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Issue 19 - On the right side of the tracks

Scotland Magazine Issue 19
March 2005


This article is 13 years old and some information provided may be time sensitive. Please check all details of events, tours, opening times and other information before travelling or making arrangements.

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On the right side of the tracks

The Royal Scotsman is renowned across the world for class and style. And as Kate Patrick found out, it's well justified

For the Royal Scotsman’s three-day swing around the West Highlands, I took along my 75-year-old father-in-law.

As a small boy coming from the north of Ireland to his school in Wales, he regularly made the trip by steam train from Stranraer, via much of Britain, and can still recite serial numbers on carriages.

Even though the Royal Scotsman is, largely, a modern train – only one carriage is older than 30 years – and diesel rather than steampowered, he was enthusiastic to share with me and the other passengers a significant appreciation of the finer points of single-track management, of the intricacies of shunting and a general observation-platform etiquette that was second to none. What better companion could I have chosen?

We rolled away from Edinburgh Waverley, having been piped aboard, and headed west into bright sunlight. I had packed and repacked six times, eventually settling on a patriotic tartan jacket for the first day – not a great choice as it turned out, as I resembled one of the immaculately upholstered sofas in the observation car.

Besides us, there were four American couples, three English, a pair of young men from Russia, a pair of young ladies from Germany and a handful of intrepid singles.

“I just want to know,” said Debra from San Francisco, as she sat in the open-air back section of the train facing the disappearing tracks, “when Hercule Poirot is going to appear.”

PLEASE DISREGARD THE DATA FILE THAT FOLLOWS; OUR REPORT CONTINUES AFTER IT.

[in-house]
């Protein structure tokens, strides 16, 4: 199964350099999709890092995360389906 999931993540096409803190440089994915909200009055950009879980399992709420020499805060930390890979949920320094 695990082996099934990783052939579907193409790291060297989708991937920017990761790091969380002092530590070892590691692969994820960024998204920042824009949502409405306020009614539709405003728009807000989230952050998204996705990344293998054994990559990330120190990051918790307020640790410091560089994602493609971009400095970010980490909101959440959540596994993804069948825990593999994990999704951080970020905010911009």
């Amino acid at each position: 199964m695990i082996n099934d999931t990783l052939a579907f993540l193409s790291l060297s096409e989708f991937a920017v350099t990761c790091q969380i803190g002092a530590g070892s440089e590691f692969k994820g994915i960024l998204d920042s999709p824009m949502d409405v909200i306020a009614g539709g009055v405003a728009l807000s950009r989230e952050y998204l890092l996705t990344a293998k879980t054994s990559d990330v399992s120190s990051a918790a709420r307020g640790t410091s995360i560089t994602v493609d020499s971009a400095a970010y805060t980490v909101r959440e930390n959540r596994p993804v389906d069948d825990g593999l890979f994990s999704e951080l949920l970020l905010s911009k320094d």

Hercule was not aboard; but another literary figure,‘Q’, was – a charming, ex-naval master of logistics, full name Quentin Banting – who acted as host and guide, pointing out scenery and useful historical facts along the way, and making sure, with a touch that was both light but firm, that we were marshalled at certain times for both meals and outings.

The train manager was an obliging Frenchman called Vincent, leading a young team for whom nothing, but nothing, was too much trouble.

Glass of champagne in hand, and at a steady 40mph, we made our sedate progress through Falkirk and Dumbarton to skirt Glasgow and reach the northern bank of the Clyde, where we picked up the West Highland Line.

Afternoon tea – a smorgasbord of cold meats, bread, scones, cake – was served as we travelled along the edge of Gare Loch, a deep sapphire blue in the afternoon sun, with a few sailing boats criss-crossing its waters.

Loch Long was next, and the distinctive froth of mountain behind it known as The Cobbler, Ben Arthur; past Arrochar we had our first view of Loch Lomond, and from the water’s edge at Ardlui made the hard climb up Glen Falloch. From the rails, rather than the road, came a quite exhilarating sense of uncharted territory – of being part of a wellkept secret.

We stabled for dinner and the night at Spean Bridge, and were ushered to a table in Victory, the car dating from 1945 that had vintage-look seats, rich wood panelling with marquetry and period lights that cast a warm glow.

Dressing for dinner was in order; some people made up tables with new-found friends, and others sat in their twos or fours. My father-in-law had by now teamed up with another Irishman, and the two of them sat, without irony, discussing potato varieties and how best to boil them – “a serious business where I come from,” said the other.

Our dinner was a little better than that. The train’s new chef, Dan Hall, had previously spent two years cooking for a winery owner in California, and before that had been head chef at Nick Nairn’s two restaurants.

Royal Scotsman chefs have traditionally gone on to do spectacularly well – Andrew Fairlie (Gleneagles), Andrew Radford (Atrium) and Craig Wood (Hallion Club) are all alumni – and having seen the size of the kitchen and tasted the exquisite food that came out of it for three days, I can quite see why: nothing would seem a greater challenge in comparison. Imagine producing perfectly executed roast breast of Barbary duck with pancetta-wrapped figs for 30 demanding guests, all sitting down at once, from a space the size of a snooker table! You’d need a good sense of humour.

Victuals are one of the things the Royal Scotsman traditionally does best, and each course was accompanied by a well-chosen and unusual wine. Father-in-law, who happens also to be a Master of Wine, was impressed.

If I have a criticism, it is that the sommelier, who was German, did not have the linguistic skills to engage with us about the wines, although he may have been a conversational genius to the German lady passengers.